To All the Boys I’ve Consoled Before: It’s Okay to Not Be Okay

Toxic masculinity is creating a crisis among young boys, teenage guys, and adult men. We need a culture shift.

Reading Time: 4 minutes

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By Jaden Bae

Bzzzzzzz. An electrifying pulse from the back pocket of my jeans jolted me awake. Instinctively, I reached behind me to retrieve my phone, and to my shock, the notification was coming from Apple Pay. A familiar name had sent me $10. The buzz was followed just a few seconds later by a text message: “for my overworked, underpaid 24/7 therapist sry about that.”

Once, one of my guy friends was told, “Man up, don’t be a crybaby,” even though he was grieving the loss of his grandparent. Another time, I was told by a friend that he really didn’t want to cry because he was “really, really embarrassed.”

These examples are what toxic masculinity cultivates: a set of behaviors that arise when we teach boys that they should suppress their emotions, that they should be “tough and stoic” all the time, and that anything else is “feminine and weak.”

When we encourage young boys to embrace this incredibly narrow set of beliefs and behaviors, we restrict their capacity to embrace the full extent of the human experience. The characteristics many view as “weak” or “too feminine” are the best of what humanity has to offer: empathy, compassion, and sensitivity. Our society teaches boys that in order to fully encompass what it means to be a man, they must wear a facade of emotional repression. In today’s culture, young boys, teenage guys, and adult men feel the need to live up to a hyper-masculine ideal that is unsustainable and unhealthy. We’ve also cultivated a toxic culture that vilifies emotions.

Much of the social pressure to aspire to be a hyper-masculine figure comes from the strict social norms that have become entrenched within our society. These norms tell us that men must be the breadwinners and moneymakers, while women must be the housewives and child rearers. These social norms are a two-way street, contributing to the sexism and misogyny women face and the standard of hyper-masculinity men must live up to. Those who critique the current wave of feminism tend to want to meet these unreachable standards of what being a man entails while struggling with insecurities that result from these unattainable standards. Modern-day feminism addresses and dismantles the unrealistic expectations of what it means to be a manly man. This facet tends to be overlooked but should be noted in critiques of the feminist movement. Contrary to what many claim, feminism does not seek to emasculate men or make men weak. It encourages them to embrace emotional complexity instead of using facades of hypermasculinity, stoicism, and aggression.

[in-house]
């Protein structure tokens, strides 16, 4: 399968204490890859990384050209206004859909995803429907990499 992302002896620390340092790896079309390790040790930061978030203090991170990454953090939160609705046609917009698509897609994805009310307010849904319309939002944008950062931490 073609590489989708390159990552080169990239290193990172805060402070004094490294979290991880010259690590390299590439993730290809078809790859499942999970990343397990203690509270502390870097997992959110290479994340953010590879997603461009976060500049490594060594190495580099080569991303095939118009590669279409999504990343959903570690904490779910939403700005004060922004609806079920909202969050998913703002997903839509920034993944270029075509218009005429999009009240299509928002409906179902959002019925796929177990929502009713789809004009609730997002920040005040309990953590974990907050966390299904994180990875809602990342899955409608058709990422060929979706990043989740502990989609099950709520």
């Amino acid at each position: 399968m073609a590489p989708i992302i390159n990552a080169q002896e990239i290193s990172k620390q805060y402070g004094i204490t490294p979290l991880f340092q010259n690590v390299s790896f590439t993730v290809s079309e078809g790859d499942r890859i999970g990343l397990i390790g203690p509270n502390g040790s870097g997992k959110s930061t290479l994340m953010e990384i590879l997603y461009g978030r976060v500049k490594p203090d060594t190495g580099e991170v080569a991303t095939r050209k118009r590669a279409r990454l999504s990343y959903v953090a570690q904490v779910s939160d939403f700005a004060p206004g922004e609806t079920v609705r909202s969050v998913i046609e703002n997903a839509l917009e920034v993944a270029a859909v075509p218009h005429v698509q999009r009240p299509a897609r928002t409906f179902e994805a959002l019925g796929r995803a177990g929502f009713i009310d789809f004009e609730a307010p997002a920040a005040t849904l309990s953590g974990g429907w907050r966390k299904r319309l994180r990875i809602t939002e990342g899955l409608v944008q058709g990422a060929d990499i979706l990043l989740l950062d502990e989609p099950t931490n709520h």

On social media, content about being an “alpha male” has become increasingly prevalent. Figures like Andrew Tate, who embody hyper-masculine ideas and revel in misogyny, have become more and more popular. Tate’s content is specifically focused on leading an “alpha male” lifestyle, encouraging misogynistic behavior, and using hateful speech. Exposing young, impressionable boys to this content is deeply problematic and dangerous. Instead of stepping away from the ideal of aggression and hypermasculinity, young boys only become more and more captivated by it, and the goal of attaining it becomes further ingrained in their minds.

The reality is that this issue presents itself in other areas as well. There’s currently a crisis in which boys and men are struggling in education, the workplace, and even their homes. It starts when they’re young: across economically developed countries, boys are 50 percent more likely than girls to fail at key school subjects such as science, reading, and math. As they grow older, we only see more and more issues manifest. Men are three times more likely to die from drug overdose, alcohol abuse, or suicide than women. Additionally, 27 percent of children in the US did not live with their fathers in 2010. The participation rate of men in the workforce has fallen dramatically—ten million prime-age American men are out of the labor market. The statistics are staggering, but they only suggest that for a man who can’t “be a man” and meet the ideal our culture encourages, ambition disappears, and demoralization and isolation rise.

Our passivity and inaction in addressing toxic masculinity make us complicit in its existence and perpetuation. We can and we must do more and do better. If we truly want to see our society progress, we need a shift in our culture and social values. Without this change, no amount of legislation, speeches, or policy proposals will solve the issue. There is no quick fix to a problem we’ve spent years, if not decades, having conversations over. The solution is simple in its terminology, but its execution is more difficult: we need adult men who are more openly vulnerable as role models to cultivate the same moral character in boys. When men can embrace their humanity and unshackle themselves from such a limited definition of masculinity, boys have those examples to look up to. The same applies to parents. It’s time to stop limiting young boys from expressing the full scope of their emotions and to start teaching them about being human. Only when we start embracing all of masculinity—which includes sadness, tears, and sensitivity—will we see a change in the next generation.

Dear boys, especially those I’ve consoled before: we’re complex, we’re emotional, and we’re vulnerable. We’re human, and it’s okay to not be okay.